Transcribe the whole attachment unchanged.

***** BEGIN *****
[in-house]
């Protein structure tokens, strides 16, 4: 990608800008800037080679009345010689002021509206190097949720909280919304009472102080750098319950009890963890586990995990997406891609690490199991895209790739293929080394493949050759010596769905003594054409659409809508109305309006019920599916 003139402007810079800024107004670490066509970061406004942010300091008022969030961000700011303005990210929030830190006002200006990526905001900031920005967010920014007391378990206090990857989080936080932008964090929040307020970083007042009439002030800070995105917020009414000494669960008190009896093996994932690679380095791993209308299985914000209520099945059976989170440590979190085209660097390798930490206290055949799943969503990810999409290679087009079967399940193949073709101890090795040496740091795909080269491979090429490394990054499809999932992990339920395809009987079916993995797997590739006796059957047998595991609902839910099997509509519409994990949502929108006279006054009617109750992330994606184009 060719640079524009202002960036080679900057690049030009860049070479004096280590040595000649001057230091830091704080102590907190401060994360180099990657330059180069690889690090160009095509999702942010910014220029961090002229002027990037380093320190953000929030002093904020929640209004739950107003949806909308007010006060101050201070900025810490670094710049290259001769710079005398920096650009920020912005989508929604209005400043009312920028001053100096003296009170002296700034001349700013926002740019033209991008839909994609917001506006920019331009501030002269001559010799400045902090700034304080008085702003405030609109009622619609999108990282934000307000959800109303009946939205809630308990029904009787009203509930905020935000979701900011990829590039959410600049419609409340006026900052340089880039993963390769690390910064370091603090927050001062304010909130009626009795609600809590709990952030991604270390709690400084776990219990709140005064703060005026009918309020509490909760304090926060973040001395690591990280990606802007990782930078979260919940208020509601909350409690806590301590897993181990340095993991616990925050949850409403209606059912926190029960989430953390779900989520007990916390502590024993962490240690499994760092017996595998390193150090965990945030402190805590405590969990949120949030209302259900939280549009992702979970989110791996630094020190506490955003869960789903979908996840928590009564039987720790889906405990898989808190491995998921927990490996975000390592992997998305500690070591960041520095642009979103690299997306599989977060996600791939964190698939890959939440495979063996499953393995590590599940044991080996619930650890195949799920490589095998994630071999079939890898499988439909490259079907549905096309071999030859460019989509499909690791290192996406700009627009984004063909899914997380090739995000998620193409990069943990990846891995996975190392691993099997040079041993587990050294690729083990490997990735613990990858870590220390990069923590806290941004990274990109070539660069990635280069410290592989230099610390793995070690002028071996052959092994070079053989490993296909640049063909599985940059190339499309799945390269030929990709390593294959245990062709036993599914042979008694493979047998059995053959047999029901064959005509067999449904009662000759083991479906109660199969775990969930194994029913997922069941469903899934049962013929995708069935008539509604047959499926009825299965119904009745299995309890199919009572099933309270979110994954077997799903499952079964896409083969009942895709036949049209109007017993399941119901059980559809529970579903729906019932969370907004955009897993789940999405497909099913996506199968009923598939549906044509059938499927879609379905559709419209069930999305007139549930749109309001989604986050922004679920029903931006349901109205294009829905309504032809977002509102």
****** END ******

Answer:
[in-house]
């Protein structure tokens, strides 16, 4: 990608800008800037080679009345010689002021509206190097949720909280919304009472102080750098319950009890963890586990995990997406891609690490199991895209790739293929080394493949050759010596769905003594054409659409809508109305309006019920599916 003139402007810079800024107004670490066509970061406004942010300091008022969030961000700011303005990210929030830190006002200006990526905001900031920005967010920014007391378990206090990857989080936080932008964090929040307020970083007042009439002030800070995105917020009414000494669960008190009896093996994932690679380095791993209308299985914000209520099945059976989170440590979190085209660097390798930490206290055949799943969503990810999409290679087009079967399940193949073709101890090795040496740091795909080269491979090429490394990054499809999932992990339920395809009987079916993995797997590739006796059957047998595991609902839910099997509509519409994990949502929108006279006054009617109750992330994606184009 060719640079524009202002960036080679900057690049030009860049070479004096280590040595000649001057230091830091704080102590907190401060994360180099990657330059180069690889690090160009095509999702942010910014220029961090002229002027990037380093320190953000929030002093904020929640209004739950107003949806909308007010006060101050201070900025810490670094710049290259001769710079005398920096650009920020912005989508929604209005400043009312920028001053100096003296009170002296700034001349700013926002740019033209991008839909994609917001506006920019331009501030002269001559010799400045902090700034304080008085702003405030609109009622619609999108990282934000307000959800109303009946939205809630308990029904009787009203509930905020935000979701900011990829590039959410600049419609409340006026900052340089880039993963390769690390910064370091603090927050001062304010909130009626009795609600809590709990952030991604270390709690400084776990219990709140005064703060005026009918309020509490909760304090926060973040001395690591990280990606802007990782930078979260919940208020509601909350409690806590301590897993181990340095993991616990925050949850409403209606059912926190029960989430953390779900989520007990916390502590024993962490240690499994760092017996595998390193150090965990945030402190805590405590969990949120949030209302259900939280549009992702979970989110791996630094020190506490955003869960789903979908996840928590009564039987720790889906405990898989808190491995998921927990490996975000390592992997998305500690070591960041520095642009979103690299997306599989977060996600791939964190698939890959939440495979063996499953393995590590599940044991080996619930650890195949799920490589095998994630071999079939890898499988439909490259079907549905096309071999030859460019989509499909690791290192996406700009627009984004063909899914997380090739995000998620193409990069943990990846891995996975190392691993099997040079041993587990050294690729083990490997990735613990990858870590220390990069923590806290941004990274990109070539660069990635280069410290592989230099610390793995070690002028071996052959092994070079053989490993296909640049063909599985940059190339499309799945390269030929990709390593294959245990062709036993599914042979008694493979047998059995053959047999029901064959005509067999449904009662000759083991479906109660199969775990969930194994029913997922069941469903899934049962013929995708069935008539509604047959499926009825299965119904009745299995309890199919009572099933309270979110994954077997799903499952079964896409083969009942895709036949049209109007017993399941119901059980559809529970579903729906019932969370907004955009897993789940999405497909099913996506199968009923598939549906044509059938499927879609379905559709419209069930999305007139549930749109309001989604986050922004679920029903931006349901109205294009829905309504032809977002509102």